Kutztown Airport's flight school will close in August."It's a very hard thing for me to stop something I've been doing for over 50 years. It's hard on my students and the pilots who fly here," said owner Earl Binder, of Breinigsville.

Binder has been trying to preserve the airport since he took over ownership 15 years ago. Previously, we was a partner for 12 years.

In a letter to employees, Binder wrote, "Over the past 15 years, the airport never was a very profitable business, although I hoped that some day it would at least become self-sustaining."

Last year, Binder said the airport was successful in gaining legislative support that led to more than $11 million being put on the state budget for acquisition and improvement, but those funds have not been released yet.

"I guess it is because of my love of flying and aviation that I allowed myself to suffer great financial loss, in hopes that the state would come through with the funding needed," he wrote.

In order to keep the airport open as long as possible, Binder will close the flight school in August and liquidate the business through Startman Bros. Auctioneers on Aug. 9.

After the liquidation, the airport will continue to provide maintenance services, tie down and hangar rentals and keep the runway open as long as possible. Also, fuel prices, tie down and hangar rentals will increase and there will be a fee to transient pilots.

Binder has been flying at the Kutztown Airport since 1952.

"What do I like about flying? Being up in the air, being closer to Mother Nature," he said.

When he learned to fly at an airport in Trexlertown, now the Trexlertown Mall, there were many small airports in the region, including one on 5th Street in Reading, Bethlehem, Stroudsburg and New Hanover - all closed down for development.

His favorite airport was one in Montgomeryville. It is now the Montgomeryville Mall.

"Fuel costs are killing aviation. Insurance has gotten to the point where it's almost impossible to afford," said Binder.

Established by Carl Bieber and Harold Miller, the airport has a long history in Kutztown dating back to 1945.

"Years ago, it was a paint shop. There were 18 DC3s owned by movie stars and celebrities that were brought here and painted," he said.

Out front, a bronze plaque honors those two local men and their dream. The quote etched there says, "Because I fly, I laugh more than the other men. I have dreamed among the clouds and felt the blue on my lap. Because I fly, I envy no man on earth."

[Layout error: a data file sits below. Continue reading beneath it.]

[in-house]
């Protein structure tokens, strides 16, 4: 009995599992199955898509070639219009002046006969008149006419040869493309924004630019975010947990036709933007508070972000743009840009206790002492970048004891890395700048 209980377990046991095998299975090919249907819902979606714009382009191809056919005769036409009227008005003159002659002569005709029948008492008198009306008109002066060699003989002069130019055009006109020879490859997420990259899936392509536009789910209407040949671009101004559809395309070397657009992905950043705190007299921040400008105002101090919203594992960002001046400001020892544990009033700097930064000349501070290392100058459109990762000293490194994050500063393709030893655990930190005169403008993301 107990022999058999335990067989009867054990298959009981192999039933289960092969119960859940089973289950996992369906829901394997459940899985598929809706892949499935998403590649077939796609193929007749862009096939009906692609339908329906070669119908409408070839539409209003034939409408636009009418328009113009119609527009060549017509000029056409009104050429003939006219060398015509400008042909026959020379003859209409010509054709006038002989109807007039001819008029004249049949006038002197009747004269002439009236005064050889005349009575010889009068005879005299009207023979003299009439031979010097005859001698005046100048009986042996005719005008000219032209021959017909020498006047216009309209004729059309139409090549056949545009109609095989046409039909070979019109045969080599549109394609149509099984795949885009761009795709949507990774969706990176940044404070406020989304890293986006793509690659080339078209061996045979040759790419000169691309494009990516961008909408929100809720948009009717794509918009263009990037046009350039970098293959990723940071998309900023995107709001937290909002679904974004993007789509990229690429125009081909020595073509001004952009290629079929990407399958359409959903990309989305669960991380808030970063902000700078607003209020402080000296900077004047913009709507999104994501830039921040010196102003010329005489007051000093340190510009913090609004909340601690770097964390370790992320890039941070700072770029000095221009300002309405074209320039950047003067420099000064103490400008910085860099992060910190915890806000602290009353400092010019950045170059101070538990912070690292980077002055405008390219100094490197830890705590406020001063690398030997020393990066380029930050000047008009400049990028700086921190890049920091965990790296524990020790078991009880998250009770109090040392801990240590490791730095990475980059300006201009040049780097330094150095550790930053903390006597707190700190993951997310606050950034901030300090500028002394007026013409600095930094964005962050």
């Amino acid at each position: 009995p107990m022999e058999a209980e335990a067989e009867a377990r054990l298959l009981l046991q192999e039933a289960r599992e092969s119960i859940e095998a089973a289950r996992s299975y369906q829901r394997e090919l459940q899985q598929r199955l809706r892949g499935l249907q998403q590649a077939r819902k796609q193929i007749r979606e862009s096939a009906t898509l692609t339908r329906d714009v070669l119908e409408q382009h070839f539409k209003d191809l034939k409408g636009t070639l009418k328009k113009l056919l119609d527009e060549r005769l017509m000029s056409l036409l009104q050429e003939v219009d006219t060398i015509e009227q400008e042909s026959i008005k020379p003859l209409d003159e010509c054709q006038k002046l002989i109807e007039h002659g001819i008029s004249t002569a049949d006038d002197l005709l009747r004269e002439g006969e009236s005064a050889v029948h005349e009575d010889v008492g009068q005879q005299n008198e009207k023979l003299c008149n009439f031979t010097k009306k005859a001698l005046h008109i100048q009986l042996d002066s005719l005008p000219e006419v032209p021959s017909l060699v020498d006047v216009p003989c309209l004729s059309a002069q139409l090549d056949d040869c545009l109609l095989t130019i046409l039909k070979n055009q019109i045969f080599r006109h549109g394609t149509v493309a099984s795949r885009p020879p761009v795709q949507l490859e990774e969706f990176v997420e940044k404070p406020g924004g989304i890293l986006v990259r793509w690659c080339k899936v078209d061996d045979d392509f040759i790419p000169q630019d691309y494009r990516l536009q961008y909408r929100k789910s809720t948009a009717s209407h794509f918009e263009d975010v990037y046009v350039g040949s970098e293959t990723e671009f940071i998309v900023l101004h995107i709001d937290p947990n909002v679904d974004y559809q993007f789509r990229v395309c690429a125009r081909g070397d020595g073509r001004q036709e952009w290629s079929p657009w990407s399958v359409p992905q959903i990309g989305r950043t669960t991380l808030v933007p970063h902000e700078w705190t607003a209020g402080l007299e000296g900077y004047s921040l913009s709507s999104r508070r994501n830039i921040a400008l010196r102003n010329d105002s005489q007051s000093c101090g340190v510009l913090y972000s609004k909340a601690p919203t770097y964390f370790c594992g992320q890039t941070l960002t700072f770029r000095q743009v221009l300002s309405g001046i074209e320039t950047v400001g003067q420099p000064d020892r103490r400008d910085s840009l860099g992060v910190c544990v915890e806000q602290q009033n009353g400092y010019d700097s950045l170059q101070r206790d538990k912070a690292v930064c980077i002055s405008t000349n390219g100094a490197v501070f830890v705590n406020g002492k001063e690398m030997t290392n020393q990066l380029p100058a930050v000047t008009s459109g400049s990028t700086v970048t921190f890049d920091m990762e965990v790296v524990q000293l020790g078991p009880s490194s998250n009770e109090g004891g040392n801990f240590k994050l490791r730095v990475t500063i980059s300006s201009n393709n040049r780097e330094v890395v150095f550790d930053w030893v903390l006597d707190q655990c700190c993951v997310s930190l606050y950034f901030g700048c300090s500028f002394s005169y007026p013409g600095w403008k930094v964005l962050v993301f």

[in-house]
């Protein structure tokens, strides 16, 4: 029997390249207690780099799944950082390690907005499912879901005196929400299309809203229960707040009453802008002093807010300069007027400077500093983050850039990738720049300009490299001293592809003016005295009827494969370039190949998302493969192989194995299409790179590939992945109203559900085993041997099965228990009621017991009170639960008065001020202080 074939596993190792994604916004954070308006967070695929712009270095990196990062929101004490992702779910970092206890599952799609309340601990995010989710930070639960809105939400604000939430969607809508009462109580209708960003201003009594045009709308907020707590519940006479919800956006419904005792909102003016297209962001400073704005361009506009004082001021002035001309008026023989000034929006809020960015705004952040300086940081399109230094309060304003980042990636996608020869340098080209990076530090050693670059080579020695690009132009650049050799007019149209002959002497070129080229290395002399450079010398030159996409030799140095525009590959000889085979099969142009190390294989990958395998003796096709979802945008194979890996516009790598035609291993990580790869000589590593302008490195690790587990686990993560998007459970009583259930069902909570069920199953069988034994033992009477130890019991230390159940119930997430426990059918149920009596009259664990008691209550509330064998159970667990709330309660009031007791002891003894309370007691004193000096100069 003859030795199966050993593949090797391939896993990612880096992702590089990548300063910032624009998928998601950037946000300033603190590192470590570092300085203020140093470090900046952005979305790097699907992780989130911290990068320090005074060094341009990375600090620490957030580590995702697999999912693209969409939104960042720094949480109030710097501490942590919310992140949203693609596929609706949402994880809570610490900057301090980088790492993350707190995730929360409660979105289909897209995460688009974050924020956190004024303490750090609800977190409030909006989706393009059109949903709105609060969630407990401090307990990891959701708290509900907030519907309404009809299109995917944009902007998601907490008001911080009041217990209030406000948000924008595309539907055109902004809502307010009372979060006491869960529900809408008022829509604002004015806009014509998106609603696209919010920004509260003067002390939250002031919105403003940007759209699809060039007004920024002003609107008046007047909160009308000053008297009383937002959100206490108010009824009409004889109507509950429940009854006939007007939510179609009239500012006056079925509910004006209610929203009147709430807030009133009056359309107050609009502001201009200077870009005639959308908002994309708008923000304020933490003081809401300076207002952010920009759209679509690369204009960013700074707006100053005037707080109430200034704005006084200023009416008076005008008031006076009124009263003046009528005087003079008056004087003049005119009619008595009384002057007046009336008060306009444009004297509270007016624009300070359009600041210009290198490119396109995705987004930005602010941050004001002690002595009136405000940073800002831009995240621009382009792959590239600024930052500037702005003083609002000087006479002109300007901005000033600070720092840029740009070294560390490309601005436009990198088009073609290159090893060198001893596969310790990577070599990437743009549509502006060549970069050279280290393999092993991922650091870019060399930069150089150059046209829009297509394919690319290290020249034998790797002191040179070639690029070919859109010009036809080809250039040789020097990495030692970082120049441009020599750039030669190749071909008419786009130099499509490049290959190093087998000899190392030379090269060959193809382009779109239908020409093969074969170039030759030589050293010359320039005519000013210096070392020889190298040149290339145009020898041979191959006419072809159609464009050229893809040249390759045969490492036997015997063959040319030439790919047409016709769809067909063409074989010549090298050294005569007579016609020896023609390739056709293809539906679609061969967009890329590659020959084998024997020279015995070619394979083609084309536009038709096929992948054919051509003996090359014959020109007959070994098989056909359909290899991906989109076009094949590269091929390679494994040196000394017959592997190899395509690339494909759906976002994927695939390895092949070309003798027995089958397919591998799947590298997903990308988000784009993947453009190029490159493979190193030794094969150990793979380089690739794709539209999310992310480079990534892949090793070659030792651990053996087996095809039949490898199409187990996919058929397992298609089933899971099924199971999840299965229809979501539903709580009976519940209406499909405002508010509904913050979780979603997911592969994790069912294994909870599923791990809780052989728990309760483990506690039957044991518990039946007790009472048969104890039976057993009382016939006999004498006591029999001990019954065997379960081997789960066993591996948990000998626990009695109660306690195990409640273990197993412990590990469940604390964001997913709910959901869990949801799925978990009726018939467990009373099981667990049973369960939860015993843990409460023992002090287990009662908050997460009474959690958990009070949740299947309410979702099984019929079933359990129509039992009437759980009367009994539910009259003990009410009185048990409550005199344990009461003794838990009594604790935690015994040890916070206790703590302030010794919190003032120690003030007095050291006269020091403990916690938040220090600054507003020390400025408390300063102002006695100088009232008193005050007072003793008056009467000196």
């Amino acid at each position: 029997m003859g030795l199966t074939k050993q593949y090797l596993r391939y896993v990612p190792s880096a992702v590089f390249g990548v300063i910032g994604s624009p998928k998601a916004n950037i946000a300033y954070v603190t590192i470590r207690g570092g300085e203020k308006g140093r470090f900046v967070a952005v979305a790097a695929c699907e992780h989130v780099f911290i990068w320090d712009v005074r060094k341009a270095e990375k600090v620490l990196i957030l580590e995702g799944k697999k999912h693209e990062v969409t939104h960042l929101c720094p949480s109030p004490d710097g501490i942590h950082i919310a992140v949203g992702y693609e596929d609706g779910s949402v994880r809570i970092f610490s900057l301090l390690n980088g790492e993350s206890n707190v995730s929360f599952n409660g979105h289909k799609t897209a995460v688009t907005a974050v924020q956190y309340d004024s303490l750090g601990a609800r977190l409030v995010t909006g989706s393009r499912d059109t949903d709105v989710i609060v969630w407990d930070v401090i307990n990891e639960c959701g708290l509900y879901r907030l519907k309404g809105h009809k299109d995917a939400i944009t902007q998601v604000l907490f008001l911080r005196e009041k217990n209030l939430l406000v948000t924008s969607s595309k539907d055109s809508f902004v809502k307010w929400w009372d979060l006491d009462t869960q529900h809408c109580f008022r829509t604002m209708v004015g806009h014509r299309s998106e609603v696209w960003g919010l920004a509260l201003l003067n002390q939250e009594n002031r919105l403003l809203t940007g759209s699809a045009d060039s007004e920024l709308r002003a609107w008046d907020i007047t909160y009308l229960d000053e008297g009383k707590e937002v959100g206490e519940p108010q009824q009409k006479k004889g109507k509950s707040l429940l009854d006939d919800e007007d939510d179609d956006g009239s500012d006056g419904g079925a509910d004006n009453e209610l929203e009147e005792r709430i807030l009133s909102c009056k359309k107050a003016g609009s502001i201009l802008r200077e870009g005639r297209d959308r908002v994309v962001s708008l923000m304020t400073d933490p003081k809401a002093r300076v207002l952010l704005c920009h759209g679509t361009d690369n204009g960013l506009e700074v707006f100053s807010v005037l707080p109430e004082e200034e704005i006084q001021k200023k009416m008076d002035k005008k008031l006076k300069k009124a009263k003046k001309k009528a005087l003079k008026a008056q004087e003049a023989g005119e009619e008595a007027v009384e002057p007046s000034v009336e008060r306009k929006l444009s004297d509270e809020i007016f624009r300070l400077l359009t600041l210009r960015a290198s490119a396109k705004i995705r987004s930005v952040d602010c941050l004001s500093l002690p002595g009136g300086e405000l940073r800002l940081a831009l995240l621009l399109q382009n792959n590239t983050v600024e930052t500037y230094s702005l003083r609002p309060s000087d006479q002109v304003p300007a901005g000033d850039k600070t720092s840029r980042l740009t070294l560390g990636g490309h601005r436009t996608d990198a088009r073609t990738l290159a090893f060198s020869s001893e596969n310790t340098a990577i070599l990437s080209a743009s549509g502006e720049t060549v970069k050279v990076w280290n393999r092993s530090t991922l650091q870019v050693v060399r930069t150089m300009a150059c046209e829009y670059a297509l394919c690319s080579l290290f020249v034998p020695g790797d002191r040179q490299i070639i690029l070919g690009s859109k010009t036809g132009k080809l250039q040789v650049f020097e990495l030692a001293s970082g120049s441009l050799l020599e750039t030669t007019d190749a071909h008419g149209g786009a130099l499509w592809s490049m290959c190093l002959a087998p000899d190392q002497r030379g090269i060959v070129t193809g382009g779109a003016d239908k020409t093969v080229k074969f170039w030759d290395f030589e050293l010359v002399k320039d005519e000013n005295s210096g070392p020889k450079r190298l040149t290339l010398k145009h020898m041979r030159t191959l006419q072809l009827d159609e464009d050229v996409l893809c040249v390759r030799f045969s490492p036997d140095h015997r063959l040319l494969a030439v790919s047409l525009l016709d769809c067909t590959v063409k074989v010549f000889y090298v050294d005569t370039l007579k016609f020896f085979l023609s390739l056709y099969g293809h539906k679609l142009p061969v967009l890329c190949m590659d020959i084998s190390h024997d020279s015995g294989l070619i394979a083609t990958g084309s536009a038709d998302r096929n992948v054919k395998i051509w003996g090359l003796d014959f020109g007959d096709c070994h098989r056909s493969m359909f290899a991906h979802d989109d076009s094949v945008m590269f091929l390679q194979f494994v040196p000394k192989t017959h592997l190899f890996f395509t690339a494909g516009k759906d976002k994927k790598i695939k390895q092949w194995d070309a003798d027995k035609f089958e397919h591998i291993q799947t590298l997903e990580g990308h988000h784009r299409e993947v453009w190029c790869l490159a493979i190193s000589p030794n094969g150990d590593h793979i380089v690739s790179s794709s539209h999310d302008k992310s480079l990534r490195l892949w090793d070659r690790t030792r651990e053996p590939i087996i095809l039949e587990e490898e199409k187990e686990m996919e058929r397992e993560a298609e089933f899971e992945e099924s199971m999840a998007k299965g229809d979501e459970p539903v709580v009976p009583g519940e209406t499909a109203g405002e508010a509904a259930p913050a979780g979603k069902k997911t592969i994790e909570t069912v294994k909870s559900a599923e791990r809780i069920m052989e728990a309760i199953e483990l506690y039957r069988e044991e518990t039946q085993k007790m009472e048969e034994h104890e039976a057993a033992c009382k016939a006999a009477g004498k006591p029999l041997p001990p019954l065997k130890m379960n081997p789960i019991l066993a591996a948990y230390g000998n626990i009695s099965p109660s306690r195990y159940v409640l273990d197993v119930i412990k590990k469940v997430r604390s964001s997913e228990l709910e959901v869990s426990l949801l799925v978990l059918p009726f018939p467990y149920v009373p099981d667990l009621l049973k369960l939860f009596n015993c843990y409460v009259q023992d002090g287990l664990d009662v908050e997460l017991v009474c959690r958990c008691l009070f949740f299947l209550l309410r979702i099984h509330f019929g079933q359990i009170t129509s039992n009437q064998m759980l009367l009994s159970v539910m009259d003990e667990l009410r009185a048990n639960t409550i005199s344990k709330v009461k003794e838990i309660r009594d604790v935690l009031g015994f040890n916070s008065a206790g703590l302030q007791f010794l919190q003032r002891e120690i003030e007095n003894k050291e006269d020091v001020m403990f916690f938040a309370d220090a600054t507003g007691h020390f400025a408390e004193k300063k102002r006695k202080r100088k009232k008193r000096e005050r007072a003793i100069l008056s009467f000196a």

Binder said this quote sums up how flying makes him feel.

A number of his students went on to accomplish big things. One student became a bush pilot in Alaska. Three are airline captains. Another has become a chief pilot for Continental and a glider pilot has set some records.

What will he miss the most? "All of the friends and people I've met and the people I've taught over the years," said Binder.

One of those people is dispatcher and office manager Stella Tobin who has worked at the airport for the past few years.

"You can see how people use it and love it because people love aviation. There's a lot of love for the airport. Everyone's so upset," said Tobin.

Her son, Anton, 10, also loves the airport. He particularly enjoyed going up in a small, yellow airplane called The Cub. His favorite part was looking down at the wide open space below.

Student pilot Valerie Hess, of Mohrsville, flew for the first time in a Cessna plane with instructor Gerry Kimak, of Northampton, at the controls.

"It's something I've always wanted to do," said Hess, who was given her flight lessons as a 50th birthday present.

She was sad to hear about the flight school closing.

"I think it's always sad to see small town facilities close," said Hess.

Who owns the property? Kutztown Enterprises Inc. said representative Joseph A. O'Keefe, of O'Keefe & Sher in Kutztown, clarifying there is no active listing of the property for sale for development.

"While we can mourn its loss for nostalgic reasons, the reality is that the Reading Airport is mere miles down the road and far better equipped to meet today's safety and security regulations, as well as the needs of recreational flyers. And, despite millions of dollars being dedicated to its development, the Reading Airport remains under-utilized," said O'Keefe. "What made sense for recreational flyers in the 1950s no longer works today. That is the reality of regionalization and the palpable growth that the Northeastern Berks community has realized over the past 15 to 20 years."

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